Here is the first of what I hope to be a continuing examination of rules concepts aside from those given in a game we're all familiar with: Dungeons and Dragons. This is a huge subject and as these columns continue I may wander quite far what I originally imagined here at that the start. But I hope after some dust settles it becomes clear that I have one unifying theme: rules matter. Even the lack of them matters—as I hope to make clear a few columns down the road.
Anyway that preamble out of the way, let's get to it.
In 1974, after Tactical Rules Studies (The company Gary Gygax and his associates started.) first went public with Dungeons and Dragons, the role-playing game concept went viral. University and high school campuses and computer and war game hobby groups across United States took the idea and ran in a zillion directions with it. This lead to the formation many other small press gaming companies with their own take on the idea. (Eventually, I hope to talk about many of these companies later on.)
One of these, Chaosium, was founded in Hayward, California by Greg Stafford, Charlie Krank, Sandy Petersen and Lynn Willis in 1975. In the early days, fans sometimes referred to it as "The Chaosium" for some unknown reason—or at least I did. In 1978, the company released their take on the fantasy role-playing game idea: RuneQuest. RuneQuest was a game which had a huge number of innovations and variations on the rules presented by Wisconsin's TSR. But at the moment we're just going to focus on one idea: levels
To represent the growth in skill, learning, talent and power of a character in the game, TSR came up with the idea of levels. This was a way to quantify the growth of a player's power in the game. The idea was to model the very complicated process of how a character's growing knowledge and experience made him or her tougher as their adventures and stories progressed. For example, Conan was not as tough as when he was first released from slavery as when he eventually became king. Gandalf was more powerful when he confronted Saruman as Gandalf the White than when he met Bilbo Baggins for the first time.
So how to represent that change?
Gary Gygax (And Dave Arneson specifically) came up with the idea of using experience points and levels. Each challenge or difficulty the characters faced and successfully vanquished or solved during the course of an adventure would would gain them a number of points. These would be totaled up and once they reached a sum detailed in the rules, the character would gain new powers and abilities—nice and simple.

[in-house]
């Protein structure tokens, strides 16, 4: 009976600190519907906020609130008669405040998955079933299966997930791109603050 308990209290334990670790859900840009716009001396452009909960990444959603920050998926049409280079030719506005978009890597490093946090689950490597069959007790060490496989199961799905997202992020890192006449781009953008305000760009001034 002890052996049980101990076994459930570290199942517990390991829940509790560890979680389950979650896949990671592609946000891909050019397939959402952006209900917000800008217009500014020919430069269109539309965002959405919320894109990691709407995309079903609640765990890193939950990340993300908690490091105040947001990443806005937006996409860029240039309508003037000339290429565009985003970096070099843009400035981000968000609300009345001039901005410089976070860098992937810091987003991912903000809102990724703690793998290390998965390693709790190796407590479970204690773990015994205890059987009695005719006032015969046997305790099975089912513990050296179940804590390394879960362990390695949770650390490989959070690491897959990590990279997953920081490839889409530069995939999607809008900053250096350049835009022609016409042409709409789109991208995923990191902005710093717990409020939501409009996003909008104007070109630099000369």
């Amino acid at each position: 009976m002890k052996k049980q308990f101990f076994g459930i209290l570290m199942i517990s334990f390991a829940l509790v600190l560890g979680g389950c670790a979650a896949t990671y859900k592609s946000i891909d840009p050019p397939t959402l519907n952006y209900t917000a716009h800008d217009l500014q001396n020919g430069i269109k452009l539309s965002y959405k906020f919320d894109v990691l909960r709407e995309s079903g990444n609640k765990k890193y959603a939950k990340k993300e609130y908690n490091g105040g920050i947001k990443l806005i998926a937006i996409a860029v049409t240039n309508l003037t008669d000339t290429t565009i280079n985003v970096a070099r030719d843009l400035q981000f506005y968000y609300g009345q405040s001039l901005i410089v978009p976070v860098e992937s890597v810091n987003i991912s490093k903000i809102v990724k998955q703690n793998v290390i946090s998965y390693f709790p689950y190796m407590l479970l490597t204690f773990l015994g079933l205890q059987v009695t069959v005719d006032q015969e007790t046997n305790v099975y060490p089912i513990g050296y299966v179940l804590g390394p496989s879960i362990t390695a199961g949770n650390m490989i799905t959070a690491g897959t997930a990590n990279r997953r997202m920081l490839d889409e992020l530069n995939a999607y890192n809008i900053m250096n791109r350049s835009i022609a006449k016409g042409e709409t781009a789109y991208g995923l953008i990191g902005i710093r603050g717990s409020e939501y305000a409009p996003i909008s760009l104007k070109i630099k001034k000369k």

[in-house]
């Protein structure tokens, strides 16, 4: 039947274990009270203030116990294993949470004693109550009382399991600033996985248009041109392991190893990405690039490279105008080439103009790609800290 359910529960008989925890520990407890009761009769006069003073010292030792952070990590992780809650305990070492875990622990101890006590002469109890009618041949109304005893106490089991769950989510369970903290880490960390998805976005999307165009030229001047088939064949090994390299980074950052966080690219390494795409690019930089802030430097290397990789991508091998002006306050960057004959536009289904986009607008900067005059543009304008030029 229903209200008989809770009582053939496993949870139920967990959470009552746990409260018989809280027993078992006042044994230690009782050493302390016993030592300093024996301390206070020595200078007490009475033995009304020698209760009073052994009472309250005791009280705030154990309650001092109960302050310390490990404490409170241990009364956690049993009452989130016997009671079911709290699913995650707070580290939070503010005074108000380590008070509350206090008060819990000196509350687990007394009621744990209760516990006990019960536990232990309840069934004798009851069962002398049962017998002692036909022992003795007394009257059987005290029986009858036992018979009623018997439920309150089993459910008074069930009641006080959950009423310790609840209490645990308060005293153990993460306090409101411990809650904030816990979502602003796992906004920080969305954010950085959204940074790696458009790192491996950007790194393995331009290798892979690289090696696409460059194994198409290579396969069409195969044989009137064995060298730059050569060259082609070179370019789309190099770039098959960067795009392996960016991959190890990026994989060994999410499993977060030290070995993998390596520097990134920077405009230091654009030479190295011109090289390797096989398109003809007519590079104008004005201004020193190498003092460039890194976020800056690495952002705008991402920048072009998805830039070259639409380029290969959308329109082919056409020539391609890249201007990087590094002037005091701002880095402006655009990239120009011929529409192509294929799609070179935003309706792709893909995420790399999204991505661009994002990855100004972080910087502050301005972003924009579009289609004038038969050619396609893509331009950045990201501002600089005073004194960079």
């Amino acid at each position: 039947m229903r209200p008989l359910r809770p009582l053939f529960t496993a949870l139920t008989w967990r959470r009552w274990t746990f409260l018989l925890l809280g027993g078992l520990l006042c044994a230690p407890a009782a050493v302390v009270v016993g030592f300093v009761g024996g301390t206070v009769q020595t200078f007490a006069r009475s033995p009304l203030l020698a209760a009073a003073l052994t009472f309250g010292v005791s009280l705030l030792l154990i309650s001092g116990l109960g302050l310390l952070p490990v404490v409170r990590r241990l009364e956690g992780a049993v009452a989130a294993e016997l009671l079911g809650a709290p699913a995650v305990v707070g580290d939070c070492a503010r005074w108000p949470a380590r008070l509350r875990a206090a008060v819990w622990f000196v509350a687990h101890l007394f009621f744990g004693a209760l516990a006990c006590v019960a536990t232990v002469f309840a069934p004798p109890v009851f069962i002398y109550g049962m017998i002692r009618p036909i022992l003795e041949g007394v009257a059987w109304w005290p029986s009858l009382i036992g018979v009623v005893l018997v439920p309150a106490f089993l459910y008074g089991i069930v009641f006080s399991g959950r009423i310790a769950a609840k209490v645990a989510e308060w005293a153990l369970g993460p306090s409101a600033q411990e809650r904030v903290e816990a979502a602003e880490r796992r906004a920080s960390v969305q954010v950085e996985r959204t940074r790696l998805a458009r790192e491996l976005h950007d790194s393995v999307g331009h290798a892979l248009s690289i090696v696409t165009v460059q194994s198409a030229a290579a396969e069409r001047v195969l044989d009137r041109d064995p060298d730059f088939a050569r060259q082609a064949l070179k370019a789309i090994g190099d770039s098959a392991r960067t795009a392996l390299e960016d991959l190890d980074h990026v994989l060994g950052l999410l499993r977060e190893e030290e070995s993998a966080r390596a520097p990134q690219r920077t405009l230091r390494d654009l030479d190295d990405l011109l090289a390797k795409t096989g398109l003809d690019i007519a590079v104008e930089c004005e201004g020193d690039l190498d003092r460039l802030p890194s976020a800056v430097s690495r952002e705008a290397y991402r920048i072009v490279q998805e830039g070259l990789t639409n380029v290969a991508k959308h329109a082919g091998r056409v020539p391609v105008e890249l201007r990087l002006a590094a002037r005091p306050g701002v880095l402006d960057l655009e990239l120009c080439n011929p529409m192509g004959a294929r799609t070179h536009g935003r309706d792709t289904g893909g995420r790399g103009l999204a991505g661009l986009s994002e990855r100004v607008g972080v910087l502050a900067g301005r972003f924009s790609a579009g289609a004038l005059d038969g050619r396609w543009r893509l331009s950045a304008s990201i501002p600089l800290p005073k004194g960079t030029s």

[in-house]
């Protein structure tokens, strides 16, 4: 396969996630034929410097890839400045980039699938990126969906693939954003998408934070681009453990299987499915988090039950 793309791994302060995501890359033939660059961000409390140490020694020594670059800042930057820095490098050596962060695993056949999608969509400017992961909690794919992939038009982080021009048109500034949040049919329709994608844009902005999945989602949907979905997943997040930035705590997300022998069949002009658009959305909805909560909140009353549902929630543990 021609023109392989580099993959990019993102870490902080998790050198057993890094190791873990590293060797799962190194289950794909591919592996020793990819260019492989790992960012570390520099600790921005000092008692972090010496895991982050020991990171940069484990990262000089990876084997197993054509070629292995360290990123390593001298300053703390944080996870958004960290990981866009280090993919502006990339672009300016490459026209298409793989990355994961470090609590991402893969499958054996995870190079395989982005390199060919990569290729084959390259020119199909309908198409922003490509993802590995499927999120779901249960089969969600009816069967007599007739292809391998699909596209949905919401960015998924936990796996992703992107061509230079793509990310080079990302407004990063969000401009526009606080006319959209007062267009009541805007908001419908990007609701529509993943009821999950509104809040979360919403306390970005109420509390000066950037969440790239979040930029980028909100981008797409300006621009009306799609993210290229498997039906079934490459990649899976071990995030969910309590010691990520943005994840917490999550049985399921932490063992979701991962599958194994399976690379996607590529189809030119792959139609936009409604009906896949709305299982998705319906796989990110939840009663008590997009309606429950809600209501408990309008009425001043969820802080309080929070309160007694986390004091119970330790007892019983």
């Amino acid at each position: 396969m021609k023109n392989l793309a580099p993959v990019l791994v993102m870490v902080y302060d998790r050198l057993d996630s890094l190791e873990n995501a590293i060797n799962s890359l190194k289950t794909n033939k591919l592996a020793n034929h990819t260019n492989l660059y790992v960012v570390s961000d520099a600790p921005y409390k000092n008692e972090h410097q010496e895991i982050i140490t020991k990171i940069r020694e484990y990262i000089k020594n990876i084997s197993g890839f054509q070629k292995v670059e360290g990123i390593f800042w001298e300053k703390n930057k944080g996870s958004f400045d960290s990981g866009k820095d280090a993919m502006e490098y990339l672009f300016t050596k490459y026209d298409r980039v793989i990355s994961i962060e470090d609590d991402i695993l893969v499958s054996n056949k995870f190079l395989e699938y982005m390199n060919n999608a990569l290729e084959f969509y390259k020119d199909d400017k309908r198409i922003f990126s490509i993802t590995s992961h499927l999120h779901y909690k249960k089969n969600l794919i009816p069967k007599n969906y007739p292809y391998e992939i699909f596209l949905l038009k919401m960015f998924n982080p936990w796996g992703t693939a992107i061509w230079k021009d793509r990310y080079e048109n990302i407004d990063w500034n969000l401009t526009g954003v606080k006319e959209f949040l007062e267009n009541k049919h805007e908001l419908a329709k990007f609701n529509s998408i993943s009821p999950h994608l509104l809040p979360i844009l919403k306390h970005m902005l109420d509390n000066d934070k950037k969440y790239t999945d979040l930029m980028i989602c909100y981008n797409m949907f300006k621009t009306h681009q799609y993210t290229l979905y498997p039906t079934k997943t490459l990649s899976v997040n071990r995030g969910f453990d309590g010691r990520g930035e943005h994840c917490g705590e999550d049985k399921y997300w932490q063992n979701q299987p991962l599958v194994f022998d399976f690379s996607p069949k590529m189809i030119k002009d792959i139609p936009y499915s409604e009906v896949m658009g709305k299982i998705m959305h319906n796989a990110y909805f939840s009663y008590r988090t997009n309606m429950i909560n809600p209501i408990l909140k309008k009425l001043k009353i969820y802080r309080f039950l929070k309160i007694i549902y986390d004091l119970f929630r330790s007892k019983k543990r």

Only it wasn't. In the early days, the level and experience point system was welded to the idea of a "character class" an artificial way of representing a character's profession and specialization. Additionally, the concept of hit points (A subject for another discussion.) was distorted by the level idea and this lead to inflation of threats.
Taken as a whole, the system was good first attempt to capture how the world fictional or real behaved but it also lead to artificialities not found in things the game was trying to model.
Chaosium pioneered a different way with RuneQuest. Instead, your character would have a list of skills each with a percentage chance to succeed using those those skills. A character could focus on improving some skills while ignoring others. The character had several methods to improve those skills, including formal training and education or direct experience and learning in the course of their adventures.
There were no levels or points to keep track of. Instead a character grew more powerful by doing a specific thing (weaving for example or swordplay.) better and more easily as the skill improved. Players only had to keep track of which skills they wanted to improve, which method they were improving them by (training, direct experience or others.) and note when GMs told them to make an "improvement checks" at the end of a game session.
This led to more whole rounded and realistic characters with mixtures of skills. Doing this prevented things like hit point and threat inflation and did away with rigid and restrictive "classes." Characters could be more unique and well rounded. There was never any joke about tenth level vice presidents. The system worked well enough to be generalized from RuneQuest to every other game Chaosium released afterwards.
And this lead other companies, in the early 80s, to change other concepts. Which I shall describe in another installment.